The stampings that are on the frame in the picture on the right are proof marks and year of manufacture marks.  Starting at the left and reading towards the right, the first symbol is a tad hard to make out in the photograph but it is a knights helmet and shield with the X inside. This is the admission proof mark that appears on Spanish handguns submitted to the official government proof house in Eibar Spain after July 9, 1931. All proofing of handguns in Spain still occurs in the city of Eibar at the Banco oficial de Pruebas(official proofhouse) and the same symbol is still applied to this very day. All of these stampings on this pistol have been double struck. If this was a coin, it would no doubt raise its value, but I doubt if it did that for this pistol.  

The next symbol is the flaming bomb stamp which was first introduced on December 14, 1929. This stamp will either have the letter P inside the bomb for semi-automatic pistols or the letter R for revolvers. The flaming bomb proof indicated that a semi-automatic pistol was fired and had passed two proof loads, each of which was 30 percent more then the normal maximum operating pressure. This is then followed by two more rounds fired at normal pressure levels to determine whether the self loading mechanism is still functioning properly, if it was, then the stamp was applied to the firearm. For a revolver, where reloading takes place by means of the turning of a cylinder, an over pressure load is used. I do not know if it is because of the double stamping that has occurred with these marks or some other factor, but there is no letter P inside of this mark on the above pistol.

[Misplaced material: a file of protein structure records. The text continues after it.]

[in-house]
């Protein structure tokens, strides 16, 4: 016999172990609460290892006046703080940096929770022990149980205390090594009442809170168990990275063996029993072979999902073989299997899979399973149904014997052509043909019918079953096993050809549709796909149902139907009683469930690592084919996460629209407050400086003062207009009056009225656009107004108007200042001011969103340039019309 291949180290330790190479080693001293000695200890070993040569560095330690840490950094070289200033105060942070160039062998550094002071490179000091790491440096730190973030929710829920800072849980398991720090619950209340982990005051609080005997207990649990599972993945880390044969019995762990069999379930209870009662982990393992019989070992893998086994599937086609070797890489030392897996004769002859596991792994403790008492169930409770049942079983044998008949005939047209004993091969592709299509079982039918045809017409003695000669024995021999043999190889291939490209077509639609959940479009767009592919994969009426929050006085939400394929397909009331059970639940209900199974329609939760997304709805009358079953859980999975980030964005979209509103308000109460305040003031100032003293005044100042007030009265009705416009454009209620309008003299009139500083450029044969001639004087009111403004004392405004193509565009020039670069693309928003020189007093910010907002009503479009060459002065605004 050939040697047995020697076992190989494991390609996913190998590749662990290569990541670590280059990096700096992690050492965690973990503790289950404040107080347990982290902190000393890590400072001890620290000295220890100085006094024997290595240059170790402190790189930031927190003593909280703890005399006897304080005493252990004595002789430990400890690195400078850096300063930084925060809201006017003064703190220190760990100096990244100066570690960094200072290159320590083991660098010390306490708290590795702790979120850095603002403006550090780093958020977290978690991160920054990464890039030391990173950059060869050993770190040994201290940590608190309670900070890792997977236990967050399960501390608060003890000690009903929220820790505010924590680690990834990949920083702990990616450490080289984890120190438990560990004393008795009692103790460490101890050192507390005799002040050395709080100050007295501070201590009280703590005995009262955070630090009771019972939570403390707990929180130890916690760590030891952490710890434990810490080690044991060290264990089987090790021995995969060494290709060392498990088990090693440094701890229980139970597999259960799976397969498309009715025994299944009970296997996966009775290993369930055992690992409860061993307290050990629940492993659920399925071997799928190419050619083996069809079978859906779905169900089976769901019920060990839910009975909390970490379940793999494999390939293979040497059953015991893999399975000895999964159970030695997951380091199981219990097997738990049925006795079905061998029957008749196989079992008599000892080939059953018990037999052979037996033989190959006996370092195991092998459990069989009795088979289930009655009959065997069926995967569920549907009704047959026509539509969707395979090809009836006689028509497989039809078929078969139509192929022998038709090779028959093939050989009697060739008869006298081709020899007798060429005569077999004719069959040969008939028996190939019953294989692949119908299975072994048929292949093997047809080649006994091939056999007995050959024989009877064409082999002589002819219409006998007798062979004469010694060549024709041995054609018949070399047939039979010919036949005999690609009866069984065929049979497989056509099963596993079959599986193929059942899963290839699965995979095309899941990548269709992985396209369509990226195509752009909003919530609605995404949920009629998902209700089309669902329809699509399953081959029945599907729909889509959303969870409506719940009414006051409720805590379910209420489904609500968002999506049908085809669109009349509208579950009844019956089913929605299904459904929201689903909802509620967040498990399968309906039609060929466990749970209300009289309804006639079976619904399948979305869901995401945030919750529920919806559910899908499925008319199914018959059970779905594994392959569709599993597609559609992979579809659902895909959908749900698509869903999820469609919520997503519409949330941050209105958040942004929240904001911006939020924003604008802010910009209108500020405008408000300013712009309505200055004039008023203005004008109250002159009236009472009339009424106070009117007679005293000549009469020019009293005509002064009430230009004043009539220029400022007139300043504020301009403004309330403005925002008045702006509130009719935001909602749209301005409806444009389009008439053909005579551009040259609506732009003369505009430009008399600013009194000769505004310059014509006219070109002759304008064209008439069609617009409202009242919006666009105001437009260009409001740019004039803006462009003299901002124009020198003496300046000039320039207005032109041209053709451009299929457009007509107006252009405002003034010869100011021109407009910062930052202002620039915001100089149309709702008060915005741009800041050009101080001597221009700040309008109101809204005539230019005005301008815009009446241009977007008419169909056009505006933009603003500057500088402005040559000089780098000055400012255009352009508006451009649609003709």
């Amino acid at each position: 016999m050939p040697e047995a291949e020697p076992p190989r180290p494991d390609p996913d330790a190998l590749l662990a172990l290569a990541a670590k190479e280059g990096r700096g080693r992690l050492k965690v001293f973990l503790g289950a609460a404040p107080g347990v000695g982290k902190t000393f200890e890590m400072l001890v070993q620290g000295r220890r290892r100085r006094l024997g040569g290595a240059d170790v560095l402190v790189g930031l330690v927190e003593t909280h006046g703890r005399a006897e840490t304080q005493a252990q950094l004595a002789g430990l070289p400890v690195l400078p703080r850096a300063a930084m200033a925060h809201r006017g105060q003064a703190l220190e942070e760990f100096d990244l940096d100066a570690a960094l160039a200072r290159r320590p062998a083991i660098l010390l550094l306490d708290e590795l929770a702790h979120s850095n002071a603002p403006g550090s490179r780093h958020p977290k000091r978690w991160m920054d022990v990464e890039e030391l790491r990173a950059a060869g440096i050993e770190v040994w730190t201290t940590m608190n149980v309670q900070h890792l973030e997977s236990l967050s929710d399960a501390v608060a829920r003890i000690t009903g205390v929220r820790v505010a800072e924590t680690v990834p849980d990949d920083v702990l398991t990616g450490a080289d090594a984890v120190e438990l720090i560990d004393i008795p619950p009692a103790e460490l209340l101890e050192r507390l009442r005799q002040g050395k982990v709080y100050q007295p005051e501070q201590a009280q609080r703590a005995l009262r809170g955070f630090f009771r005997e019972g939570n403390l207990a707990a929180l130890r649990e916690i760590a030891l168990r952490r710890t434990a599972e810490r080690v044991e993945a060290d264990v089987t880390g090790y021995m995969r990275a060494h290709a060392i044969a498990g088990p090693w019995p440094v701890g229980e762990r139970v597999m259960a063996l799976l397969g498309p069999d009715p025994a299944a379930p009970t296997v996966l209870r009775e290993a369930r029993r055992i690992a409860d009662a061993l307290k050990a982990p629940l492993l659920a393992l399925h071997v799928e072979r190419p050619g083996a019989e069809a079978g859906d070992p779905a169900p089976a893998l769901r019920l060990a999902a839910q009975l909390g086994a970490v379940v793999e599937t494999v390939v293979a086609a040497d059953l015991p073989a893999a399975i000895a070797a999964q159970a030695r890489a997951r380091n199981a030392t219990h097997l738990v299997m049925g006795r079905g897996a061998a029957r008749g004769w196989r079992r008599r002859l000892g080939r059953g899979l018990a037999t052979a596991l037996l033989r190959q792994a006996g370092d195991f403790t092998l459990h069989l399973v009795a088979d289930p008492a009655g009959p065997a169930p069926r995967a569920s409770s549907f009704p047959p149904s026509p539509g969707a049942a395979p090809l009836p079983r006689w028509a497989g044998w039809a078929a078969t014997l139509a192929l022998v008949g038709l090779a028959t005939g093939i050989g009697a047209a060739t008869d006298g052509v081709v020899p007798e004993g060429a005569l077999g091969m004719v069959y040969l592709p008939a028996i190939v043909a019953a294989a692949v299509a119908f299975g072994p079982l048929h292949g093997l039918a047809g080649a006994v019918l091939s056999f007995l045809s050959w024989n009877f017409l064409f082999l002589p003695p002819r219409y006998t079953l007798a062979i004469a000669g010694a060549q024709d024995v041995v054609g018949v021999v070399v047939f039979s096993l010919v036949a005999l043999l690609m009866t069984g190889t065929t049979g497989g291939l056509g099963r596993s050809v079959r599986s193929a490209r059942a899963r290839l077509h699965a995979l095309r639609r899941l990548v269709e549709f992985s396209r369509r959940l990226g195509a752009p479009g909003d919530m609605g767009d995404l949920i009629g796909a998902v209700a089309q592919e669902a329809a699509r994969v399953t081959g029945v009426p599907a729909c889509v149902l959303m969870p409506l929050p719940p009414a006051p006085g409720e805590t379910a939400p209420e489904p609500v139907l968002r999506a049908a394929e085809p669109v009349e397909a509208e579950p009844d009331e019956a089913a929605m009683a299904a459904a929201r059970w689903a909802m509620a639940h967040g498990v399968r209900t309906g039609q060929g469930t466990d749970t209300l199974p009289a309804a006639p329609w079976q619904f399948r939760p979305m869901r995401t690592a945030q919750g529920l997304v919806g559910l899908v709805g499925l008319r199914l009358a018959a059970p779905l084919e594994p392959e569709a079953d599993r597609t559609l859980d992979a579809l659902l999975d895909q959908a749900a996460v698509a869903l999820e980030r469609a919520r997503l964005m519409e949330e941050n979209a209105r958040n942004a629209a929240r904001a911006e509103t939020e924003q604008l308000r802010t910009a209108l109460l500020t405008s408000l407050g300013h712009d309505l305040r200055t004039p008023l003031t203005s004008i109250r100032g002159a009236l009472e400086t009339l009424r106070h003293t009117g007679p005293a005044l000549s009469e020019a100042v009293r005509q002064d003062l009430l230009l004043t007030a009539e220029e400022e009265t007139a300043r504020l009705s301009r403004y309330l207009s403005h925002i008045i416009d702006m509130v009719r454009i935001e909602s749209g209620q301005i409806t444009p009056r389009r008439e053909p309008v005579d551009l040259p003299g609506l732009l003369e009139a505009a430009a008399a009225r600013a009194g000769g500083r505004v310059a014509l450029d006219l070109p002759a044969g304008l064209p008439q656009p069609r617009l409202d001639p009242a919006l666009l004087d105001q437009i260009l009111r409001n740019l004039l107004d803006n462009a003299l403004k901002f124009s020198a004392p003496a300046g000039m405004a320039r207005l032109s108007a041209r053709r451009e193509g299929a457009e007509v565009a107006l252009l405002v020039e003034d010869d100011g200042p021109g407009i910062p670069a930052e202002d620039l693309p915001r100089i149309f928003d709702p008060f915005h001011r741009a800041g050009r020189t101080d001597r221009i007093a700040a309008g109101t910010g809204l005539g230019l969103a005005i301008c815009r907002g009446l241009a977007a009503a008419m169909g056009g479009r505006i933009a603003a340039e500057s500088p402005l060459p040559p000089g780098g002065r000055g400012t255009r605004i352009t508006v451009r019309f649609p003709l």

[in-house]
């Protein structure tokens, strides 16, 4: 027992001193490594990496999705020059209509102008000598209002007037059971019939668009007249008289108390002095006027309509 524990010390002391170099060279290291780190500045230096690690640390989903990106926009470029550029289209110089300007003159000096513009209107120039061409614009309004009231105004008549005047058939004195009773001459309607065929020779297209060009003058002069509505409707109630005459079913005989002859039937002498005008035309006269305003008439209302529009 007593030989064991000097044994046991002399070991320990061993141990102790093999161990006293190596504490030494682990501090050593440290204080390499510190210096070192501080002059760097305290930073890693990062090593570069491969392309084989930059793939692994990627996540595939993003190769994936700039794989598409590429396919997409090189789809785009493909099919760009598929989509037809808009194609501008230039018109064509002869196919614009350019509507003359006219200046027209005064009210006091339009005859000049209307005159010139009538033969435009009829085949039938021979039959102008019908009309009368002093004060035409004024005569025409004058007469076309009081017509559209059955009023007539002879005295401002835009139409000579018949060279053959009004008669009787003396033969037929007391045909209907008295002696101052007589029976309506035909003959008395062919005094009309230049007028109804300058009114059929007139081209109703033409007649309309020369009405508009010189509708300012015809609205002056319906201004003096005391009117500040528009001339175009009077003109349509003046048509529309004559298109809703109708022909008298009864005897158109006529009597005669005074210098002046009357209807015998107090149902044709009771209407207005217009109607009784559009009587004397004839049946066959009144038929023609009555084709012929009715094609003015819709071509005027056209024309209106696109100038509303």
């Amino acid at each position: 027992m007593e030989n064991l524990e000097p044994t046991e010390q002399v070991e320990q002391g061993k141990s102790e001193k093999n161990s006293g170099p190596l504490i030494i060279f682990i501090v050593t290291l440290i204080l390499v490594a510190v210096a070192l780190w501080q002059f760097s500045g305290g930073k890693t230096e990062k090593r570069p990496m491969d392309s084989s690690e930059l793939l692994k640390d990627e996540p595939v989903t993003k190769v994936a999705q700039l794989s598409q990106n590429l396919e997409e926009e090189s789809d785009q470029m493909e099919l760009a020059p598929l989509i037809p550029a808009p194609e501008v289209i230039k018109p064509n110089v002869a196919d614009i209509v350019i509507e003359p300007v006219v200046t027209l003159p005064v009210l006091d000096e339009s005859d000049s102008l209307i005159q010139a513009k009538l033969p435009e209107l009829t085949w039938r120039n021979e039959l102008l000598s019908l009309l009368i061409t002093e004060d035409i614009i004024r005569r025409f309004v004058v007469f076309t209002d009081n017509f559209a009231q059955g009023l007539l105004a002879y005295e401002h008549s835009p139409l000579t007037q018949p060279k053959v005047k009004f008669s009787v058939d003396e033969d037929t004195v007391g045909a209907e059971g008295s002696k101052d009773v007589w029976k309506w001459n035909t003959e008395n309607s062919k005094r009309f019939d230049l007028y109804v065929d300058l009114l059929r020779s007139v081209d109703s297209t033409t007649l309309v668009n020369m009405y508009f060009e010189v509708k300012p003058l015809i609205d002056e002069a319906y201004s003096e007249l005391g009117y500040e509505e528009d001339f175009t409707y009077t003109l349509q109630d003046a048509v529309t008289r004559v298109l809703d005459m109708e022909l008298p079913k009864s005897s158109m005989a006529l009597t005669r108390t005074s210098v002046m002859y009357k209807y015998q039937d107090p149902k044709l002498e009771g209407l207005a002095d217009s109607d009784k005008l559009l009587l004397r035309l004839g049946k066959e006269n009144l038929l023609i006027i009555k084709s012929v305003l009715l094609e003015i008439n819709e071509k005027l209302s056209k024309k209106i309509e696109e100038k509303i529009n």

The next and last stamp is the date code. In the picture above, the square is actually the letter "D" but in this case, the edge of the die has left an impression on the pistols frame and the stamp looks like a square. So the stamp is as follows, the letter "D" then an *(asterisk) and then the number "2" as in "D*2". This indicates that the pistol was manufactured in 1984. The letter for the date code with the asterisk on top is still in use to this very day.

An interesting note is that Spain took longer to establish national proofing laws and standards for firearms then some of the other important firearms producing nations, notably Austria, Belgium, France, Germany and Great Britain. Although Spain began proof marking shotguns in 1910, it was not until July 18, 1923, nearly 5 years after the end of the first world war that Spain's proofing system for its pistols came into use.